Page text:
Log In

Come Join Us!

Are you a
Computer / IT professional?
Join Tek-Tips Forums!
  • Talk With Other Members
  • Be Notified Of Responses
    To Your Posts
  • Keyword Search
  • One-Click Access To Your
    Favorite Forums
  • Automated Signatures
    On Your Posts
  • Best Of All, It's Free!

*Tek-Tips's functionality depends on members receiving e-mail. By joining you are opting in to receive e-mail.

Posting Guidelines

Promoting, selling, recruiting, coursework and thesis posting is forbidden.

Students Click Here

Structured Cabling

Structured Cabling

Structured Cabling

Proper patch panel termination and cable routing

I was wondering if someone could post some pictures of a properly terminated patch panel and th best way to run the cables.....i need to install a 16 port patch panel on a wall mounted rack, so i dont have access to the rear of the rack for termination, so i'm going to have to flip the panel to terminate....any pointers on that as well would be appreciated.

RE: Structured Cabling

What documentation did the patch panel manufacturer provide? Did you read it? And what about the wall rack bracket? Depending on the size of the wall rack bracket some are better for cable routing and reentry access than others. They need more evaluation and planning in the beginning in order to make them work to your advantage. I don't have any pictures of installations, but using the patch panel bracket type panel, the type where you snap in regular or hi-density "keystone" modular jacks, may make it easier to add and terminate as opposed to a "six-pack" type patch panel module. With the "six-pack" module you have to open one end or dismount the entire patch panel. Not easy to manage for adds and changes!


RE: Structured Cabling

You have to be careful, but I take the panel out of the rack and screw it into the end of the panel backwards.  All your cables come down one side or the other, feed the patch panel, and terminate them fairly tight from the inside to the outside.  Then, when I'm done, unscrew the panel and turn it over, velcroing (is that a word) the bundle and pushing it to the back of the rack.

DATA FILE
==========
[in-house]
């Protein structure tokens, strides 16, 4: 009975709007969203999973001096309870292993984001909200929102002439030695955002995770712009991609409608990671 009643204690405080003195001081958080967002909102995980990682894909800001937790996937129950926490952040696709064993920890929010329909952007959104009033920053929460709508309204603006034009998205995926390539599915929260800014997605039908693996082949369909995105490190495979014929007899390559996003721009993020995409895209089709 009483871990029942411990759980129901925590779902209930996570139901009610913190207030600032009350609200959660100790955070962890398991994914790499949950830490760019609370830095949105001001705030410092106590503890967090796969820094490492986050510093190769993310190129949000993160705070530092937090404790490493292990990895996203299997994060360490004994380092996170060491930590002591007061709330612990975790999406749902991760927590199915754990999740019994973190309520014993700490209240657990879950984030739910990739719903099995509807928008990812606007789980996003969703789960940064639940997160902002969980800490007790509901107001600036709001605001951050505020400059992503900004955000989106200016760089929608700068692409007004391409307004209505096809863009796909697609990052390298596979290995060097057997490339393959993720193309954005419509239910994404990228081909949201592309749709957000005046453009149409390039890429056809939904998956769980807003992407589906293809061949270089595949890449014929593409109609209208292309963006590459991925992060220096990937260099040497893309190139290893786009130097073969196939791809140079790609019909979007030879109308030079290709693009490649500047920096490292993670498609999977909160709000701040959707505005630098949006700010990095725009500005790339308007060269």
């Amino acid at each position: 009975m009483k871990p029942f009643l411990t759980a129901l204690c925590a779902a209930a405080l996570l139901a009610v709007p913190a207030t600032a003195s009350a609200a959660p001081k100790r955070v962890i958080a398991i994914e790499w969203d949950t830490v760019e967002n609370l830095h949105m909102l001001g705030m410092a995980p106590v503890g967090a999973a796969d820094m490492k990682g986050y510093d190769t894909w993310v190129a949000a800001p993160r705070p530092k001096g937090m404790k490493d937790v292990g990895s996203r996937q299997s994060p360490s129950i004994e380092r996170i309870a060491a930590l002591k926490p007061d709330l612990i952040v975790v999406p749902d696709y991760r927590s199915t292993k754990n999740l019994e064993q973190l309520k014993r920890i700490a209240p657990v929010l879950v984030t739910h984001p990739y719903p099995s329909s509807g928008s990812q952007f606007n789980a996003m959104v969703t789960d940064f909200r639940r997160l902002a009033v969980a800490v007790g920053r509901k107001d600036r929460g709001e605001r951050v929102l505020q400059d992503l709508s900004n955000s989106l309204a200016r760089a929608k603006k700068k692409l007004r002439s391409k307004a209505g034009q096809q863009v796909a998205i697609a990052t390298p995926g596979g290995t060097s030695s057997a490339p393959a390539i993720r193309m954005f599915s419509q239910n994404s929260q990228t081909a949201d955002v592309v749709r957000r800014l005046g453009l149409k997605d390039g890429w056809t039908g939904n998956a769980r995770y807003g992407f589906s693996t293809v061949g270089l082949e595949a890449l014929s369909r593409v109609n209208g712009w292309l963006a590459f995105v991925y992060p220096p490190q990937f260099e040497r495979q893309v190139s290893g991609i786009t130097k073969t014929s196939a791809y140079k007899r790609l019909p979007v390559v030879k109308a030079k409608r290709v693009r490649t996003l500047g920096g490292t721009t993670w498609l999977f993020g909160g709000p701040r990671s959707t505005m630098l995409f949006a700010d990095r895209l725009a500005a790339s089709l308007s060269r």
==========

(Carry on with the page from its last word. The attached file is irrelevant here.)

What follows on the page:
That works well, unless you put the rack in a space that doesn't have 19" extra on one side or the other smile

LkEErie (been there, done that, but you should not have used a fixed rack then)

RE: Structured Cabling

If you have some flexibility on the rack, you might be able to use a wall mount gated or swing-out rack. Then you'd have access to the back of the equipment/patch panel after the install.

RE: Structured Cabling

Make sure that the rack is hinged. You sure don't want to pull that out to add/test wiring.
Slack on the cables is your friend.

RE: Structured Cabling

I just finished a Buffalo Wild Wings, where the rack is an 8U above the door.  I turned the 48 port panel backwards, putting tape to keep the finish from scrathing, terminated my 30+ cables, then carefully turned it back around and mounted it.  My only annoyance was I had to use a 2U management plate...the 1U was out of stock.  Wow, after two switches I didn't have much room to mount the battery back-up!  The onlly thing that saved me was the switches were short.  I was supposed to rack mount the new MOH box, but that went on the backboard.


RE: Structured Cabling

I think all of our patch panels come with foam pads which we've used to protect the patch panel, I agree screwing it backwards is a great way to go if you can't open the rack.

Red Flag This Post

Please let us know here why this post is inappropriate. Reasons such as off-topic, duplicates, flames, illegal, vulgar, or students posting their homework.

Red Flag Submitted

Thank you for helping keep Tek-Tips Forums free from inappropriate posts.
The Tek-Tips staff will check this out and take appropriate action.

Reply To This Thread

Posting in the Tek-Tips forums is a member-only feature.

Click Here to join Tek-Tips and talk with other members! Already a Member? Login

Close Box

Join Tek-Tips® Today!

Join your peers on the Internet's largest technical computer professional community.
It's easy to join and it's free.

Here's Why Members Love Tek-Tips Forums:

Register now while it's still free!

Already a member? Close this window and log in.

Join Us             Close